Frank (Lenny Abrahamson 2014)

By O'Brien, Harvey | Estudios Irlandeses - Journal of Irish Studies, Annual 2015 | Go to article overview

Frank (Lenny Abrahamson 2014)


O'Brien, Harvey, Estudios Irlandeses - Journal of Irish Studies


"Someone is thinking in the key of C!"

A wannabe musician comes into contact with an inspirational artist who wears an oversized fake head that he never removes. There's some factual truth in that part of it. Journalist Jon Ronson, co-writer of the screenplay for Lenny Abrahamson's Frank, did briefly play keyboards with Frank Sidebottom's 'Oh Blimey Big Band' in the 1980s. He recounted these events in a memoir: Frank: The True Story that Inspired the Movie, published in book form to coincide with the release of the film. "Inspired" is an important word in that sub-title, and also in the film. Frank is about inspiration, and where and how to find it. As in all of Lenny Abrahamson's films, the answer is found in profound and genuine respect for other human beings.

What initially seems an unlikely follow up to What Richard Did (2012) reveals itself as a confidently funny and moving serio-comic drama directly in a line of thought and expression with Adam and Paul (2004) and Garage (2007). At its heart is Abrahamson's characteristic humanism framed by the steady gaze of a curious but nonjudgemental camera. Not everyone sees the world the same way, and Abrahamson's gift has always been to assert this without resorting to moral relativism or cinematic cliche. He navigates the maps of genre at the edges, miraculously maintaining a mix of familiar and challenging movements. The Beckett-like qualities of this complex simplicity has been noted in relation to Adam and Paul and Garage. His use of space, silence, and sparse but clear and pointed characterisation gave a kind of classicism to the ordinary that struck a chord through the last days of the Celtic Tiger.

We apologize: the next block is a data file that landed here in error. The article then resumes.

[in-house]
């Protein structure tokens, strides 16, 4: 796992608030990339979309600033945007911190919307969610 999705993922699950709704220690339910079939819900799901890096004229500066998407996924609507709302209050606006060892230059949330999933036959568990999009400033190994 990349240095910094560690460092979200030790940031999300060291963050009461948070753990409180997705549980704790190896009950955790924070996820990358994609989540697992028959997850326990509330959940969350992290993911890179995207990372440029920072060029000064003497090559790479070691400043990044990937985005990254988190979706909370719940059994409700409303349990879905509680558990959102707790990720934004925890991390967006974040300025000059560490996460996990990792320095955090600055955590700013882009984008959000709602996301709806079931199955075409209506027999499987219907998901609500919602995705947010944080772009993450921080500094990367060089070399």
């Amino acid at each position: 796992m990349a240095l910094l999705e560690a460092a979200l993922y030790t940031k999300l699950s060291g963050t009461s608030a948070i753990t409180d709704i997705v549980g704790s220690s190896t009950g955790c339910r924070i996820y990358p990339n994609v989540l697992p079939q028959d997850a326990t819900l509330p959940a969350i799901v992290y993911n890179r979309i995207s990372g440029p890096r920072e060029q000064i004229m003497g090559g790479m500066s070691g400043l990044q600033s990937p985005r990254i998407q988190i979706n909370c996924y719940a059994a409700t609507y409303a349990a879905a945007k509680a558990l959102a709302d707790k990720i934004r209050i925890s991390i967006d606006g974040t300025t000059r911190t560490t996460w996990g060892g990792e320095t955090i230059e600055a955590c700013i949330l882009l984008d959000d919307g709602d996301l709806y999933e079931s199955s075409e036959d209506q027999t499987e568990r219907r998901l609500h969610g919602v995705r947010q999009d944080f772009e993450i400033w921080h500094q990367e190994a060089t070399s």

Putting hunky German-Irish actor Michael Fassbender in a giant fibreglass head for almost the entire movie of Frank pretty much sums up that alchemy of fun and daring that we might also recall from Beckett's Happy Days or Endgame, with its protagonists absurdly situated in unlikely physical situations, but no less reflective or expressive, funny, tragic, and human, for all that. It's patently true that the world as seen through a giant head must look a little different, but of course it is we who are looking at Frank looking at us through the medium of James Mather's camera as directed by Abrahamson from Ronson and Peter Straughan's screenplay.

But let's be clear about one thing from the outset, the film Frank is not a biography of Chris Sievey, the Mancunian musician-performer who died four years before the film's release. It's not even about Frank Sidebottom, the papier-mache head-wearing character Sievey created and performed through the 1980s from the punk music scene where he played a ukulele to increasingly near mainstream fame on British television with Frank Sidebottom's Fantastic Shed Show in the early 1990s. Rather, it takes that character, a surrealistic nonconformist with an irrepressibly determined if slightly loopy outlook, and creates an entirely original fictional drama around what a world with a real Frank in it might be like. There is no Sievey inside this Frank's oversized head.

Sievey had actually been aware of the early scripts before his death, and was reportedly enthusiastic about where it was all going. The film is 'about' Sievey's Frank only insofar as the premise of there being such a creature as Frank is given credibility because there really was one. But the film is about the imagination such a figure inspires rather than the mundane facts of 'what really happened'. According to Ronson, there is only one line in the script that recounts an actual conversation, when Don (Scott McNairy), the band manager, asks young Jon (Domnhall Gleeson) if he can play C, F, and G on his keyboard, and when he says yes he's told "You're in." Before the film was even released, the blogosphere was alive with cries of distortion. 'Americanising' Frank Sidebottom, cult hero, to pander to an international cinema audience, Abrahamson was prejudged guilty of all kinds of heresies. …

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